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Shock therapy for Canada.

The arrogant pronouncement of the three judges, McMurtry, MacPherson, and Gillese of the Ontario Appeal Court on June 10, 2003, has proved to be shock therapy for the country.

First, their legal decree kick-started a barrage of protests from the Evangelical-Protestant side, which resulted in town hall meetings and open protests in which Catholics happily participated. On the Catholic side, English-speaking bishops throughout Canada went on the offensive with pastoral statements and requests for homilies from priests and petitions to government and Members of Parliament from the faithful. The Ontario bishops took the lead by making its provincial secretariat under Tom Reilly a place for the exchange of ideas and planning of strategy.

The battle drawn

In mid-July, the Chretien administration--still unaware of the groundswell of opposition in the making--announced its decision to throw out the legal definition of marriage of a voluntary union of one man and one woman for life and replace it with that of a union between two persons. Then at the end of July, the Church at large entered the fray to the almost incoherent rage of the Globe and Mail. In Considerations ... about unions between homosexual persons, the Vatican set forth the principles which must govern the behaviour of politicians.

They, the document stated, "have the moral duty to oppose efforts to bring about same-sex marriage." To vote "in favour of a law so harmful to the common good is gravely immoral."

In harmony with this teaching, Calgary's Catholic bishop, Fred Henry, let it be known that he feared for the Prime Minister's eternal salvation. "I pray for the Prime Minister ... he's making a morally grave error and he's not being accountable to God." Throughout the month of August cartoonists resorted to the fires of hell as part of their illustrations. Alas, no one referred to the others destined for that place of whom the great Italian poet Dante Alighieri said, "the hottest place in hell is reserved for those who remain neutral in time of great moral crisis."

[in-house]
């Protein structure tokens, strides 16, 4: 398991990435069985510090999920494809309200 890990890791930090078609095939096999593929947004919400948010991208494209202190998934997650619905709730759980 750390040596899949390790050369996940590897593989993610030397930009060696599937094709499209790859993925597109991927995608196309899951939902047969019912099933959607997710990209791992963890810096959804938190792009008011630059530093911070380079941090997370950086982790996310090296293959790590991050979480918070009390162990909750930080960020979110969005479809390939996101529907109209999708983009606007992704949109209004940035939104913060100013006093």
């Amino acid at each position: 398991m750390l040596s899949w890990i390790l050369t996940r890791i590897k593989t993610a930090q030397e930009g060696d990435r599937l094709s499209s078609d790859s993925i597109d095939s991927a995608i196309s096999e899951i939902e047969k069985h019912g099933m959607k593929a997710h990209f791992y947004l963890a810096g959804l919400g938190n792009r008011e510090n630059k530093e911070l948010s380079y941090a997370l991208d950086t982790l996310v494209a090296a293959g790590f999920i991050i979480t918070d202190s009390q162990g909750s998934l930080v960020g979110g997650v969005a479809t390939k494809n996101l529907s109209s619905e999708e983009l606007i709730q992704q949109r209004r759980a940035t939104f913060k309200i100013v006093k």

The polls

By August it was clear--to the astonishment and anger of some of the media and no doubt to that of certain politicians--that the unthinkable was thinkable. Same-sex "marriage" had split the Liberal party, public opinion was shifting, and the proposed legislation was in trouble. What bad been taken for granted in early June--namely that there wasn't any doubt that Canadians would accept same-sex marriage--was now in dispute.

A June 12 Globe graph--referring to a May 2003 poll--showed all provinces, except Alberta and Saskatchewan, in favour. Then the picture began to change. With a flood of letters, faxes, petitions, and e-mails arriving at theirs desks, MPs especially in Ontario and the Maritimes began to have second thoughts. Ontario, with 98 Liberal MPs out of a possible 103 seats in the province, provides the bulk of Mr. Chretien's Liberal majority of 171 seats in the House of Commons (total seats 304). On August 3, the Toronto Star reported that of these 98 Liberals only 16 supported the government's legislation, with 19 firmly opposed, and the rest undecided!

On August 8, the Globe and Mail's poll of all 171 Liberal Members of Parliament showed hat only 60 stood in support, with 48 against, and the rest undecided (27), "won't say" (29), and "unavailable" (7). Even some of the Cabinet Members and Parliamentary Assistants who are required to vote for government-sponsored legislation--some 60 or so MPs--had begun to waver.

A further poll of August 14 of all MPs of all five parties, showed 132 opposed, 109 in favour, and 63 undecided, for a total of 304 (Globe). On September 4, the National Post, updated this to 132 opposed, 111 in favour, and 61 undecided (Marriage Canada Poll).

The media

It must not be thought that S.S."M" (same-sex "marriage") supporters had sat still during this time. The two dailies most prominently in favour of S.S."M", the national Globe and Mail and Canada's largest circulation daily, The Toronto Star, worked overtime to defend it. During the two-and-a-half months between June 11 and August 31st, the Star printed seven editorials, and the Globe, no fewer than ten, the latter ranging from "Let them marry", and "Same-sex marriage and Parliament's duty", on June 12 and 18 respectively, to "How far will MPs go to torpedo a bill", and "Rights are rights", on August 20 and 23. Clearly, the editorial writers at the Globe are made of stern stuff. (Please note that despite what the Globe says, there is no gay right to marriage. See editorial)